Tight junction proteins and cancer-associated fibroblasts in ameloblastoma, ameloblastic carcinoma and mobile tongue cancer
|Author:||Bello, Ibrahim O.1,2,3|
1University of Oulu, Faculty of Medicine, Institute of Dentistry, Department of Diagnostics and Oral Medicine
2University of Oulu, Faculty of Medicine, Institute of Diagnostics, Department of Pathology
3University of Kuopio, Institute of Clinical Medicine, Pathology and Forensic Medicine
|Online Access:||PDF Full Text (PDF, 1.5 MB)|
|Persistent link:|| http://urn.fi/urn:isbn:9789514260834
|Publish Date:|| 2010-01-12
|Thesis type:||Doctoral Dissertation
|Defence Note:||Academic dissertation to be presented with the assent of the Faculty of Medicine of the University of Oulu for public defence in Auditorium 1 of the Institute of Dentistry (Aapistie 3), on 22 January 2010, at 12 noon
Professor Veli-Matti Kosma
Professor Jesper Reibel
Squamous cell carcinoma (SCC) of the mobile tongue is the most common type of cancer of the oral cavity, accounting for 30-40% of oral cancers. It behaves aggressively and almost half of the affected patients still die of the disease despite great advances in its medical and surgical care. Ameloblastomas are the most common clinically significant type of odontogenic tumors, constituting approximately 1% of all cysts and tumors of the jaw. They are benign but locally invasive tumors with a strong tendency to recur after surgery. Ameloblastic carcinoma combines the histological features of ameloblastoma with cytologic atypia irrespective of the presence or absence of metastasis.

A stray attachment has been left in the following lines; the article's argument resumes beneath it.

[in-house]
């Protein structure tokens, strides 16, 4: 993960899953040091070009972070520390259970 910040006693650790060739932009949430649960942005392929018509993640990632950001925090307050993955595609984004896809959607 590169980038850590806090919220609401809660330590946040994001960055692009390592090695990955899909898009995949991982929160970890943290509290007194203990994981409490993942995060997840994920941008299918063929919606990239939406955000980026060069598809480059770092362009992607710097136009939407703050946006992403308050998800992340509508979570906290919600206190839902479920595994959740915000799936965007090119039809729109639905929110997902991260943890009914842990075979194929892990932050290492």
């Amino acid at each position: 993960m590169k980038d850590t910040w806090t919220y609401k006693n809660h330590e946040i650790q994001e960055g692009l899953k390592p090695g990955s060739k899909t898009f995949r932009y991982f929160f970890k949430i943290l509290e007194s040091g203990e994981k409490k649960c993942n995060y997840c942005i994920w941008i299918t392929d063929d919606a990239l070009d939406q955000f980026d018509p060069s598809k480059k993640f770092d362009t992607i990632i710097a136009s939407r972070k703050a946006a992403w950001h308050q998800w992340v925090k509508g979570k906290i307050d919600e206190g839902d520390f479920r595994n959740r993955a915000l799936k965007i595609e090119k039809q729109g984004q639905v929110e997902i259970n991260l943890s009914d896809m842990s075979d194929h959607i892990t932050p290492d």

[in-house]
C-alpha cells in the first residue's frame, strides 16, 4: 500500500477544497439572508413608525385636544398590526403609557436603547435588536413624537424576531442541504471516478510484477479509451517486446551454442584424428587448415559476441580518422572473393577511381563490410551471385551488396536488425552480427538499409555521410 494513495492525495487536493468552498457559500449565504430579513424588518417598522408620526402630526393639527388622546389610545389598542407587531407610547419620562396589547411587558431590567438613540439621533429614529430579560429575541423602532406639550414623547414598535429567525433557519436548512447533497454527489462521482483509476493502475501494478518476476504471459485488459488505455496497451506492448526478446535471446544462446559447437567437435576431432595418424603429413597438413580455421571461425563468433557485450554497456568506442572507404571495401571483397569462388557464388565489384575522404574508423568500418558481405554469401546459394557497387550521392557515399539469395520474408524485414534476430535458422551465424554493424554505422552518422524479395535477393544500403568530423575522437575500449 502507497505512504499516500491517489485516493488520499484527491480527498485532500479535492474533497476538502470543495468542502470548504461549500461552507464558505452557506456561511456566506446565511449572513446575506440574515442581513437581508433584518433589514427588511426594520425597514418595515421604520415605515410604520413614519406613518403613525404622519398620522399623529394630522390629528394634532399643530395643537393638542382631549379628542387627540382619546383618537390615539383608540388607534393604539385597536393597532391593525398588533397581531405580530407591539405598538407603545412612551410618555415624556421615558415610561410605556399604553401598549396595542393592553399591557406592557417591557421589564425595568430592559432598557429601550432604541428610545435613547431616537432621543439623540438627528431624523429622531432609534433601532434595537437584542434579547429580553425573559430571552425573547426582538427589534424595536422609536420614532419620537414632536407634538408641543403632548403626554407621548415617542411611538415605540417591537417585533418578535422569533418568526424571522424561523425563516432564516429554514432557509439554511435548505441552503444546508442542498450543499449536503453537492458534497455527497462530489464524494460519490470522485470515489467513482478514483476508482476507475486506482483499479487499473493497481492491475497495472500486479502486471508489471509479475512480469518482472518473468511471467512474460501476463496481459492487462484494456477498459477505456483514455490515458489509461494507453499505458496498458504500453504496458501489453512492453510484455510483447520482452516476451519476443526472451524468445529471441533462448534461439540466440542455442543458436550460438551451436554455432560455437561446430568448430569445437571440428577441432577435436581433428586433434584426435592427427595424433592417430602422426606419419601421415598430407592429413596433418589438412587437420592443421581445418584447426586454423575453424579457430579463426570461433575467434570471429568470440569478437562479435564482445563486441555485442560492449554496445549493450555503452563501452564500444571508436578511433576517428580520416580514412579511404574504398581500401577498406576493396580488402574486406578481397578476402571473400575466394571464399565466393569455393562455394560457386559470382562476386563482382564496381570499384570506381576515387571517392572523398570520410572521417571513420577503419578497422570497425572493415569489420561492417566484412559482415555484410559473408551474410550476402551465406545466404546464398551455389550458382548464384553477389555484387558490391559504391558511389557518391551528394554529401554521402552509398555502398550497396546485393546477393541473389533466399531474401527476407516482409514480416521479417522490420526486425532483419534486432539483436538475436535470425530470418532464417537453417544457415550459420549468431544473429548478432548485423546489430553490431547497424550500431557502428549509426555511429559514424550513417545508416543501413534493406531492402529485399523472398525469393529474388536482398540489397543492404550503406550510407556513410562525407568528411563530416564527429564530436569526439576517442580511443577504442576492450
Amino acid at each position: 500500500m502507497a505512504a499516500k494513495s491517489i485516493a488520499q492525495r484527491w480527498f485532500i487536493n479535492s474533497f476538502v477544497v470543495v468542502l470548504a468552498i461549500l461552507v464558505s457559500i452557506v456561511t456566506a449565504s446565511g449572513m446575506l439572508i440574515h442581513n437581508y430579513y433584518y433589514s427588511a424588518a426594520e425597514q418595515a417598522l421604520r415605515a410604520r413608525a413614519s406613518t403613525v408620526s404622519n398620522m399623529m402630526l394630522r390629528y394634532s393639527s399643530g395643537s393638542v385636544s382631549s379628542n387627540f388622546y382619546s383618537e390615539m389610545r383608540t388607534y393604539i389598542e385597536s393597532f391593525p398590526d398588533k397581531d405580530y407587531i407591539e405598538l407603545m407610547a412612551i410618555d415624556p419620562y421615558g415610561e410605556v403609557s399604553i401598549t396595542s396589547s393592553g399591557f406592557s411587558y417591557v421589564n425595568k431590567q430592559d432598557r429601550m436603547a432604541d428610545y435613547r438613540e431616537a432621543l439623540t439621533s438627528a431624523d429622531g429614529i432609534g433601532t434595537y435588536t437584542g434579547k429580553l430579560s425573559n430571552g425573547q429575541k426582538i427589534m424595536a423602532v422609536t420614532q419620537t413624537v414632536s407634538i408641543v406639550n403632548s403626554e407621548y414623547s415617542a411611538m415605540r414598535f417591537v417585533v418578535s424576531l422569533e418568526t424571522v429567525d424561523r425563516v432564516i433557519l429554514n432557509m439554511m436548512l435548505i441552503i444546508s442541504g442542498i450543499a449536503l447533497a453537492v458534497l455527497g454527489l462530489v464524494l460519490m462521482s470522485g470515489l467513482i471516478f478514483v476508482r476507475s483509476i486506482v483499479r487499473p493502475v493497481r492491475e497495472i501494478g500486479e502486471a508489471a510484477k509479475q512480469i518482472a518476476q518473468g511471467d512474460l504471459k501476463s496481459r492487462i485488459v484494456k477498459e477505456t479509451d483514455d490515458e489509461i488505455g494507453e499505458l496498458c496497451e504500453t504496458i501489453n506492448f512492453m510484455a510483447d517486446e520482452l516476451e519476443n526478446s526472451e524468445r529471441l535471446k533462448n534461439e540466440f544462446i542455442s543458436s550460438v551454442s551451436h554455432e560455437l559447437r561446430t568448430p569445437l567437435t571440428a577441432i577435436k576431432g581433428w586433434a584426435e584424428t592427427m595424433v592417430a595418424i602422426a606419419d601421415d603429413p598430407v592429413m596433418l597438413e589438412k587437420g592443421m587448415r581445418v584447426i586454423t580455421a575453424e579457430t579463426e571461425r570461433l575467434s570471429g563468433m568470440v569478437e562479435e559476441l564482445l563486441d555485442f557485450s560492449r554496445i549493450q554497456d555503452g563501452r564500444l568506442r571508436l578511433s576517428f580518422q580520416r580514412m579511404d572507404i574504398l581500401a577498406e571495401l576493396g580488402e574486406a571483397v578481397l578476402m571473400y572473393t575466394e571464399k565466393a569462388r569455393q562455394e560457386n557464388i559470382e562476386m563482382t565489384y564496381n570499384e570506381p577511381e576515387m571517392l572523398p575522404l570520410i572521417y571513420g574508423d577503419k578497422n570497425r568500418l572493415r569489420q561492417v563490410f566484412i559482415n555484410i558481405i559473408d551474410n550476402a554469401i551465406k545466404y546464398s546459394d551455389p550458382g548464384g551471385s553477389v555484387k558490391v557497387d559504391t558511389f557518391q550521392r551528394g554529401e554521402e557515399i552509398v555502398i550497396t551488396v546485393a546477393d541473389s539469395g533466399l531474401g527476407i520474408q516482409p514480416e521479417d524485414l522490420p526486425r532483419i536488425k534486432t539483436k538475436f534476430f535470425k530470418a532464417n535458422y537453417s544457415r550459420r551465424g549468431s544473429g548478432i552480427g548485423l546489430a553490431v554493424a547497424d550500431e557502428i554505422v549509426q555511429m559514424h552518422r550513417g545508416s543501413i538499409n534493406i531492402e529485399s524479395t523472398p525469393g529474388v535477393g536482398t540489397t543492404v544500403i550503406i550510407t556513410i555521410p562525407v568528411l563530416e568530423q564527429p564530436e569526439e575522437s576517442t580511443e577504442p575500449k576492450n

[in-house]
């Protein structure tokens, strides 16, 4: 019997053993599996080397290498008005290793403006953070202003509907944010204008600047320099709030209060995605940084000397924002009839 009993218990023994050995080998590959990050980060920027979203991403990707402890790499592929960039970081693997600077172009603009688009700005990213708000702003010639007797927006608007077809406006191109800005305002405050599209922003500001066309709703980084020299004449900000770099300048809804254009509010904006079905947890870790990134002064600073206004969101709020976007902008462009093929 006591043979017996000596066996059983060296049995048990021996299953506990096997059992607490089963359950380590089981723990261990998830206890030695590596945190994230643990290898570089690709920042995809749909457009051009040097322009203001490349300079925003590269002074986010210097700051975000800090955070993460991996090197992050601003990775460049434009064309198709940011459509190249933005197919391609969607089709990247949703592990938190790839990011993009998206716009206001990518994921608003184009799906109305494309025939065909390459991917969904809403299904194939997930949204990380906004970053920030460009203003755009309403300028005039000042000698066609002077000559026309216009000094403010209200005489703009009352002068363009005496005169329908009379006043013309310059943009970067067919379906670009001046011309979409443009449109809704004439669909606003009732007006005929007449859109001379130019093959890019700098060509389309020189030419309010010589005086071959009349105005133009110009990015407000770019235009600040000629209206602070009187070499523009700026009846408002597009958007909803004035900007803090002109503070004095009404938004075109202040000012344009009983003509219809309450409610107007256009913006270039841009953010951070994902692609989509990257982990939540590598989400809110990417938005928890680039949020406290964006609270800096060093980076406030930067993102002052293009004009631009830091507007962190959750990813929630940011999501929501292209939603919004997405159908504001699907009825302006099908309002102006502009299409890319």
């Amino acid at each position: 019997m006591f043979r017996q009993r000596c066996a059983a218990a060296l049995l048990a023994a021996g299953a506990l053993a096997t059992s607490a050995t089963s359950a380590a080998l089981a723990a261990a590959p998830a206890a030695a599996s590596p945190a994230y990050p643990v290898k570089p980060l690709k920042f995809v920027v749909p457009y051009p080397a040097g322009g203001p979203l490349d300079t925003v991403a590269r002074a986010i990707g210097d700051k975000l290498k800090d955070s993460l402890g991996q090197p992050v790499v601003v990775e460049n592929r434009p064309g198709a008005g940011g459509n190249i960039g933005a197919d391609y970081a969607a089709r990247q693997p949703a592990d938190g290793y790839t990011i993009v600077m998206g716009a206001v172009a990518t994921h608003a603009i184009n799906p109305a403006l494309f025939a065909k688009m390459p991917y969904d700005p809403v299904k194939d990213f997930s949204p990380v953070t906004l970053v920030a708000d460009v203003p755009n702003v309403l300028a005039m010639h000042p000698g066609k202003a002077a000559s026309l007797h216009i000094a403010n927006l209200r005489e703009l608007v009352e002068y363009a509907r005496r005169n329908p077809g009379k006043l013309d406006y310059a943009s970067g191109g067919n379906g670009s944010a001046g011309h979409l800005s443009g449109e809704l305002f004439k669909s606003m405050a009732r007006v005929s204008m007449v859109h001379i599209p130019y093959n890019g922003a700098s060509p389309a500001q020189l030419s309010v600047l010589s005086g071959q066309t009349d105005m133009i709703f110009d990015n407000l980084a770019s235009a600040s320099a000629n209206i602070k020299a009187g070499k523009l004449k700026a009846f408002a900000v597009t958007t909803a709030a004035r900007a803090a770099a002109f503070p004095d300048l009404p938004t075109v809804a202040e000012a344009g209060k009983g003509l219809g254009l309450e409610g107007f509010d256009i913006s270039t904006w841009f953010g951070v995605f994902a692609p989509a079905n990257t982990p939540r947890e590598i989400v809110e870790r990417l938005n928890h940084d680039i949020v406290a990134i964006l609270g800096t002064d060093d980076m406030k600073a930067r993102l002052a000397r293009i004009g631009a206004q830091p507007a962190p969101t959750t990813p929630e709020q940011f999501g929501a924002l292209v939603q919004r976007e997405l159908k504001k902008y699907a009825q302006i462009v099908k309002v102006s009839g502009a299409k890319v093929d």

The effectiveness of tight junction proteins (claudins 1, 4, 5, 7 and occludin) and cancer-associated fibroblasts (CAFs) as prognostic markers in OTSCC and as markers of malignancy in ameloblastomas was studied. Abundance of CAFs and Claudin 7 derangement was found to be associated with poor disease-specific survival in oral (mobile) tongue cancer. Appearance of CAFs within the epithelial islands of ameloblastoma was found to be a marker of malignancy in the tumor. The prognostic predictability of CAF density, Ki-67 (cell proliferation marker), maspin (tumor suppressor marker) and tumor DNA content (tumor ploidy using image cytometry) in tongue cancers was also tested. CAF density was the only marker strongly predictive of prognosis. In ameloblastomas, α-SMA (for CAFs), Ki-67, epithelial membrane antigen (EMA) and DNA content (using image and flow cytometry) were assessed as markers of ameloblastic carcinoma. Only α-SMA was able to predict ameloblastic carcinoma when found in the epithelial islands. In conclusion, staining for α-SMA and claudin 7 seems to be beneficial for prognostication in tongue cancer, while α-SMA staining may be beneficial in differentiating ameloblastoma from ameloblastic carcinoma.
Acta Universitatis Ouluensis. D, Medica
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